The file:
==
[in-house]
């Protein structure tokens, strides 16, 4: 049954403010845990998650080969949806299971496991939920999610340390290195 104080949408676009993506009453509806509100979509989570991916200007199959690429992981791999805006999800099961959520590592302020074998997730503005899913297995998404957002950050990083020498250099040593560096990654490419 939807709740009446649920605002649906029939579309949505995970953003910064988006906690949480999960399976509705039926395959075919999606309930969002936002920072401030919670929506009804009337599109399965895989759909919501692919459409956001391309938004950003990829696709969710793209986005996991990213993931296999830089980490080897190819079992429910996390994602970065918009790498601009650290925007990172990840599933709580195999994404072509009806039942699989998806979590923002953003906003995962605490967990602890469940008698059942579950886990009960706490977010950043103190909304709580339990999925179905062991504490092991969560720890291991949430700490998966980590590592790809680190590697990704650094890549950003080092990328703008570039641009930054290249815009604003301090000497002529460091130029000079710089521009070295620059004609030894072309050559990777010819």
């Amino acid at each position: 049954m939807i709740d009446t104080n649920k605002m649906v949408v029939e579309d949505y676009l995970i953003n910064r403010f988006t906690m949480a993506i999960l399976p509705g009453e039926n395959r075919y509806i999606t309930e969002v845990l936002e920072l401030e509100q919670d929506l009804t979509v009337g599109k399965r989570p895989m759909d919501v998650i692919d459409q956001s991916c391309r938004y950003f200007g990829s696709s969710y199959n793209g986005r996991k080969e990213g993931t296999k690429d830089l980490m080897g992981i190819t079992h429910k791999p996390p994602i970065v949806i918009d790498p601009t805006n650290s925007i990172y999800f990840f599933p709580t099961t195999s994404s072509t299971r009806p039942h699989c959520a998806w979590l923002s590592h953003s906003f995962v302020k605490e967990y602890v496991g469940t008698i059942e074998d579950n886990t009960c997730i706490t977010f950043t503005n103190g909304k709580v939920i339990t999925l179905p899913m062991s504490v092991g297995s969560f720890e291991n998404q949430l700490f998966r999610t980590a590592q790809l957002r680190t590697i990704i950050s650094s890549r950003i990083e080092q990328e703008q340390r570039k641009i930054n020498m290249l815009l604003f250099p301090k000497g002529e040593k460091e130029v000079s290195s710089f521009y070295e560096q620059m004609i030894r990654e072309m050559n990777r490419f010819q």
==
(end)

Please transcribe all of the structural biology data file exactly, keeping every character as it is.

[in-house]
């Protein structure tokens, strides 16, 4: 049954403010845990998650080969949806299971496991939920999610340390290195 104080949408676009993506009453509806509100979509989570991916200007199959690429992981791999805006999800099961959520590592302020074998997730503005899913297995998404957002950050990083020498250099040593560096990654490419 939807709740009446649920605002649906029939579309949505995970953003910064988006906690949480999960399976509705039926395959075919999606309930969002936002920072401030919670929506009804009337599109399965895989759909919501692919459409956001391309938004950003990829696709969710793209986005996991990213993931296999830089980490080897190819079992429910996390994602970065918009790498601009650290925007990172990840599933709580195999994404072509009806039942699989998806979590923002953003906003995962605490967990602890469940008698059942579950886990009960706490977010950043103190909304709580339990999925179905062991504490092991969560720890291991949430700490998966980590590592790809680190590697990704650094890549950003080092990328703008570039641009930054290249815009604003301090000497002529460091130029000079710089521009070295620059004609030894072309050559990777010819």
């Amino acid at each position: 049954m939807i709740d009446t104080n649920k605002m649906v949408v029939e579309d949505y676009l995970i953003n910064r403010f988006t906690m949480a993506i999960l399976p509705g009453e039926n395959r075919y509806i999606t309930e969002v845990l936002e920072l401030e509100q919670d929506l009804t979509v009337g599109k399965r989570p895989m759909d919501v998650i692919d459409q956001s991916c391309r938004y950003f200007g990829s696709s969710y199959n793209g986005r996991k080969e990213g993931t296999k690429d830089l980490m080897g992981i190819t079992h429910k791999p996390p994602i970065v949806i918009d790498p601009t805006n650290s925007i990172y999800f990840f599933p709580t099961t195999s994404s072509t299971r009806p039942h699989c959520a998806w979590l923002s590592h953003s906003f995962v302020k605490e967990y602890v496991g469940t008698i059942e074998d579950n886990t009960c997730i706490t977010f950043t503005n103190g909304k709580v939920i339990t999925l179905p899913m062991s504490v092991g297995s969560f720890e291991n998404q949430l700490f998966r999610t980590a590592q790809l957002r680190t590697i990704i950050s650094s890549r950003i990083e080092q990328e703008q340390r570039k641009i930054n020498m290249l815009l604003f250099p301090k000497g002529e040593k460091e130029v000079s290195s710089f521009y070295e560096q620059m004609i030894r990654e072309m050559n990777r490419f010819q």